The NTFS-3G driver is a freely available and supported read/write NTFS driver for Linux. NTFS-3G supports all Windows 2000 and later NTFS

To install on Linux Mint
#apt-get install ntfs-3g

To install on RHEL and Derivatives
# yum install ntfs-3g
(Make sure you include the RPMForge Respository. See Installing RPMForge)

Note: To use NTFS-3g
# mount -t ntfs-3g /dev/sda1 /mnt/windows

Using Gadmin-Rsync on Linux Mint

Beside using Grsync found in the Rsync GUI utility - Grsync , you can also use the utility like Gadmin-Rsync to rsync. To install simply type

# apt-get install gadmin-rsync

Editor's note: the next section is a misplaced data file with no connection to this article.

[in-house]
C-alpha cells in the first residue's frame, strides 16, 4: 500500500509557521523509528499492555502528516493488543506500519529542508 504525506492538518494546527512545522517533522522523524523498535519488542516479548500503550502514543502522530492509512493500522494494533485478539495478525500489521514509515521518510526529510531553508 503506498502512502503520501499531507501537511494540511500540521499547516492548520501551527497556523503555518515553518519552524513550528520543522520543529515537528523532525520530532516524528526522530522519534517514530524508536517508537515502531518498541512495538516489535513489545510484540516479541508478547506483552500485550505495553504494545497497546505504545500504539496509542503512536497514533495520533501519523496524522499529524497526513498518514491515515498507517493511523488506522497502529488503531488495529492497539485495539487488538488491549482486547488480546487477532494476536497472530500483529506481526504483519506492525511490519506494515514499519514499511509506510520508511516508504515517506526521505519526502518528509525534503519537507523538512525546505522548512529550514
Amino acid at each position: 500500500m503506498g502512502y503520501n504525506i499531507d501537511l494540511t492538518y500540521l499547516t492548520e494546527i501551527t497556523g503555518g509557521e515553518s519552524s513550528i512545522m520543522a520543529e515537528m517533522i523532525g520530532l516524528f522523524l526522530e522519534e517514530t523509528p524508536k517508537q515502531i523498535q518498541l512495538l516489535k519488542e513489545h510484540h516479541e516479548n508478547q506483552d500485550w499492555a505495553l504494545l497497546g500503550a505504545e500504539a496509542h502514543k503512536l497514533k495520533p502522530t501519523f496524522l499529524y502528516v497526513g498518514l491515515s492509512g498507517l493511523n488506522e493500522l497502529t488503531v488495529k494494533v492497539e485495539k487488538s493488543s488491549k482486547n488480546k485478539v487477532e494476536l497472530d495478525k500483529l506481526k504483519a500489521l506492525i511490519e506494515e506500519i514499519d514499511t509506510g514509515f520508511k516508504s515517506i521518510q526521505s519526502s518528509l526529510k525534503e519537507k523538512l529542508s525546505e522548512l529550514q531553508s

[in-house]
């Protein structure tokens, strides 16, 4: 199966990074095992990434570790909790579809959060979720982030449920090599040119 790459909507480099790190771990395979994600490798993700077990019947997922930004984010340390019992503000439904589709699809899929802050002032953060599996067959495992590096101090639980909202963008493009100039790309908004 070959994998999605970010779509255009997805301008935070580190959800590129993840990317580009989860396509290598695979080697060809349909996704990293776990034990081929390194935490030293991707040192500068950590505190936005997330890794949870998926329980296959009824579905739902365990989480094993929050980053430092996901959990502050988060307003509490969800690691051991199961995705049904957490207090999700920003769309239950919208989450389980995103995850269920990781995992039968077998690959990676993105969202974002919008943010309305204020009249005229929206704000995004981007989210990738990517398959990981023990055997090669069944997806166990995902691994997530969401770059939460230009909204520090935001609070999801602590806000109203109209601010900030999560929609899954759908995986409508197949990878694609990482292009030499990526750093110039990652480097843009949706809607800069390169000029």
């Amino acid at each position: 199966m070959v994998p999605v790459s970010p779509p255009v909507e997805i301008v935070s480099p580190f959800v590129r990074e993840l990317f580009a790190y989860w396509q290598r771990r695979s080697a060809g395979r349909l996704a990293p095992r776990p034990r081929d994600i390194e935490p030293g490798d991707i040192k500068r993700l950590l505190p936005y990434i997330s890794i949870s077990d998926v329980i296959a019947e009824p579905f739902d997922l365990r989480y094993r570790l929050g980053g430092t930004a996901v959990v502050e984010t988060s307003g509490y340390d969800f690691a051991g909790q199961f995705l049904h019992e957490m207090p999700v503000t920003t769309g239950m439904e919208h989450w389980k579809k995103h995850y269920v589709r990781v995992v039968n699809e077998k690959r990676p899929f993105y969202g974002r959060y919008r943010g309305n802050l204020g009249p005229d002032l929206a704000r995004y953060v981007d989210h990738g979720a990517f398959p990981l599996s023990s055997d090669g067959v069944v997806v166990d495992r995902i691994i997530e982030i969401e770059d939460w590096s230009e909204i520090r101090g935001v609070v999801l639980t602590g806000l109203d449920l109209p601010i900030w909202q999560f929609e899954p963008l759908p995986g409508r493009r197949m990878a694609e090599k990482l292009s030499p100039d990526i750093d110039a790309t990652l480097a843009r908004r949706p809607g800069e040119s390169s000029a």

Sunday, August 9, 2009

Goldmine of GUI Admin Tools - GadminTools

For first timers to Linux, you may just want to start with some cool GUI Admin Tools, look no further, go to GadminTools ( and you can download stuff like Gadmin-ProFtpd to configure your Linux FTP

Friday, August 7, 2009

The Google PageRank Algorithm

Curious about how Google PageRank your website, there is an excellent writeup on
  1. What is Pagerank?
  2. The Algorithm
  3. How the Pagerank Calculator work
  4. And more.....

Wednesday, August 5, 2009

Simple Sudo on CentOS Linux (Part 1)

Sudo is generally considered a more secure way of controlling accessing to system commands. By default CentOS does not implement sudo by default

Note 1: To enable your userid to run any commands on CentOS,
# vim /etc/sudoers
youruserid ALL=(ALL) ALL (at /etc/sudoers)
(Youruserid can run any command)
#sudo -s (will prompt you for password before allowing you to have full admin rights)